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Meet the WritersImage of Louise Brown
Louise Brown
Louise Brown is an academic at Birmingham University in England and the author of several books on Asia. She frequently returns to Lahore, Pakistan.

Author biography courtesy of HarperCollins.

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Good to Know
In our interview, Brown shared some fun facts about herself with us:

"I have red hair, and I like it. In England red hair is seen like an affliction or a disability. Any redhead who is anyone dyes their hair blonde. I like Bree on Desperate Housewives because I see her as a mascot for all us redheaded women. A couple of years ago a girl on the supermarket checkout said I was lucky that none of my children had red hair. I was stunned because I'd always been a little disappointed that I'd given birth to blondes and brunettes. Here redheads are seen as mad, ugly, or alien."

"I got my first job when I was 14. I was a petrol pump attendant and car valet during the school holidays, and the money was good. I was the best-dressed car valet in town. After that I worked during weekends in a camping shop and then later in a greengrocers for a couple of years. Even now the smell of rotten potatoes makes me gag. Whenever I see a blush of white mould on oranges in the fruit bowl I remember how the boss made us slip bad, overripe oranges into old ladies' bags, hiding them under the plump, firm, shiny ones: cheap produce for the poorer consumer. We girls on the till disliked him and left at night, silently removing our aprons while thinking of the old ladies at home with their moldy oranges. I used to wish that I could be back vacuuming and polishing cars."

"Exercise is the best way to unwind. I know this because I've done it for years and it works -- except that I have neglected my regime of late and now I look, feel and am middle aged. I haven't been to the gym for months and it really shows. Soon, very soon, however I will be back on the rower and plowing up and down the swimming pool. I will be a better person and nicer to know. I might even be a more attractive person to look at. I'd send photos as proof but I have no faith in the accuracy of photography: the camera all too frequently lies."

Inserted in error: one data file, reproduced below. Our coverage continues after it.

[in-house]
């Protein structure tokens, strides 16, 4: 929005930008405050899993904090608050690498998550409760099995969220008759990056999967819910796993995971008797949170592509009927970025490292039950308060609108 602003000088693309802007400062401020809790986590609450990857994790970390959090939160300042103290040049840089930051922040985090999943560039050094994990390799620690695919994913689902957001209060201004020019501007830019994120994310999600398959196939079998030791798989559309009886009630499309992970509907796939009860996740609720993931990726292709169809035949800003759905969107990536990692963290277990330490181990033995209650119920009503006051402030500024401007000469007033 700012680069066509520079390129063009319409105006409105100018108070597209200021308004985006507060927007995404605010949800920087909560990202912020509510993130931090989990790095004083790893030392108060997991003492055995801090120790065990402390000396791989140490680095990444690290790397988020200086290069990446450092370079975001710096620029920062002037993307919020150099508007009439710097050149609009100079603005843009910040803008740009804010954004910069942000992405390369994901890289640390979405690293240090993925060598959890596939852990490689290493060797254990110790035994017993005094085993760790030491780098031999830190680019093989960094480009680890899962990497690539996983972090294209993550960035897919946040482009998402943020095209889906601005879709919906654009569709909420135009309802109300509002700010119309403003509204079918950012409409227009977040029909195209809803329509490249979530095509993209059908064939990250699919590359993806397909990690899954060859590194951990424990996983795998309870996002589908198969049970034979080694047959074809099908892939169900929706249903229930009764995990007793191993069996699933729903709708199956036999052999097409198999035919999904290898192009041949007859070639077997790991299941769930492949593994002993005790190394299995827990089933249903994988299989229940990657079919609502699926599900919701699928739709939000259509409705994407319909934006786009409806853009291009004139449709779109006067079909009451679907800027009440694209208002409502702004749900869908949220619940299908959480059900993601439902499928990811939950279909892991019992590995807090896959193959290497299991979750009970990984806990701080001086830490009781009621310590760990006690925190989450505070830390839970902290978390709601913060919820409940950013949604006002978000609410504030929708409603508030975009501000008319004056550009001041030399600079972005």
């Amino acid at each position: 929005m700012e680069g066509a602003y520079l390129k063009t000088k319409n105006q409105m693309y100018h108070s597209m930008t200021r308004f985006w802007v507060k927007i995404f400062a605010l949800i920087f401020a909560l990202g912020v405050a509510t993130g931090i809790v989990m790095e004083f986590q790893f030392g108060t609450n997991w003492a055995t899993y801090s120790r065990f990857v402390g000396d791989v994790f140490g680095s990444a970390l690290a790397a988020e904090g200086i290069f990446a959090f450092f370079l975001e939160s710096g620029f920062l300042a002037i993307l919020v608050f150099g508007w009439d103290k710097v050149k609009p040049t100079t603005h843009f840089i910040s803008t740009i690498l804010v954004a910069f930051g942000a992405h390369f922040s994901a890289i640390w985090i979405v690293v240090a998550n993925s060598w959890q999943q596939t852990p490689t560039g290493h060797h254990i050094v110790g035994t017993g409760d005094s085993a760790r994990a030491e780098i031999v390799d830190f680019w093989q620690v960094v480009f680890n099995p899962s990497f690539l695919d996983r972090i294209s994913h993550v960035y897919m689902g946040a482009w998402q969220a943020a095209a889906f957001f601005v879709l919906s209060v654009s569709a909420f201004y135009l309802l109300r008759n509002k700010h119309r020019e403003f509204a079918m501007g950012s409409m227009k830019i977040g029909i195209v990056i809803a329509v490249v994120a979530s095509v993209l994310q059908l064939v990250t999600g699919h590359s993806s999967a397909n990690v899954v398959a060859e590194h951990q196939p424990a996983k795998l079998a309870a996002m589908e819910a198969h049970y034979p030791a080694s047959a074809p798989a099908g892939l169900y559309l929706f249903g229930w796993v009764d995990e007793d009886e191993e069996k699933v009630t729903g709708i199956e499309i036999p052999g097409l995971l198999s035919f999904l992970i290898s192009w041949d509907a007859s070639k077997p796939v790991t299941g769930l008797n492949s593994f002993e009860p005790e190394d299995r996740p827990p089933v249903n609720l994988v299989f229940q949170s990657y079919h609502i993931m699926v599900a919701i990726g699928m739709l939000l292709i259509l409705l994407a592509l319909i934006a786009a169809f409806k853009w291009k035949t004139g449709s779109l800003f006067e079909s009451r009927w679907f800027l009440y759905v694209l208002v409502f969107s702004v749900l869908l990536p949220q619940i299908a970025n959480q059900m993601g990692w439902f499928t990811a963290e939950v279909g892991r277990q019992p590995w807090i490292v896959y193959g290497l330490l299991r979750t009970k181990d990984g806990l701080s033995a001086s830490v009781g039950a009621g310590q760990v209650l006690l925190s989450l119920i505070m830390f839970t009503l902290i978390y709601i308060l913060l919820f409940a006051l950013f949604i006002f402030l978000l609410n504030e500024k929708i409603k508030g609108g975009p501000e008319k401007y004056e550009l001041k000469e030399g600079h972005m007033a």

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In the winter of 2006, Louise Brown took time out time to talk with us about her favorite books, authors, and interests:

What was the book that most influenced your life or your career as a writer?
This is such a difficult question. I can't pick out one single book that had such a profound personal impact. The importance and influence of books on me has been cumulative: the result of hearing and reading lots of stories about interesting people and places. In particular, I remember the excitement of story time at primary school, our teachers Mr. Williams and Mrs. MacLellan reading Alan Garner's The Weirdstone of Brisingamen and The Moon of Gomrath. I've never forgotten the thrill of being transported into a magical, mythical world by those stories -- nor the fear.

What are your ten favorite books, and what makes them special to you?
When I was a child and teenager I read whenever I had the opportunity, but since then I've found it hard to read as much as I'd like, children, work, and pets all providing powerful incentives to escape into a book and a practical reason why I rarely do so. Reading is my greatest luxury. I have a large pile of novels on my bedside table, and I look at them frequently, promising myself that I will find the time to read them.

On the top of the pile is Louis de Bernieres's Captain Corelli's Mandolin. I've started reading it several times. It is beautifully evocative: I can almost smell the Greek islands, see the quality of the light, and feel the sun on my face when I turn the pages. Next time I'm on a long-haul flight, this will be the book I read.

I can't think of a more moving testament to the human spirit and a more profound answer to all those who complain of writer's block than Jean-Dominique Bauby's The Diving-Bell and the Butterfly. Bauby, who was paralyzed by a stroke, wrote this book by flickering his eyelid. His ability to create something beautiful in the midst of so much personal trauma is humbling.

I enjoyed and admired The Reader by Bernhard Schlink for its sensitive retelling of the Holocaust, made all the more accessible to readers of today by its nuanced, intelligent take on the multiple faces of atrocity.

The Handmaid's Tale by Margaret Atwood should be required reading for its imaginative scope and feminist sensibility. I wish I could write a book like this.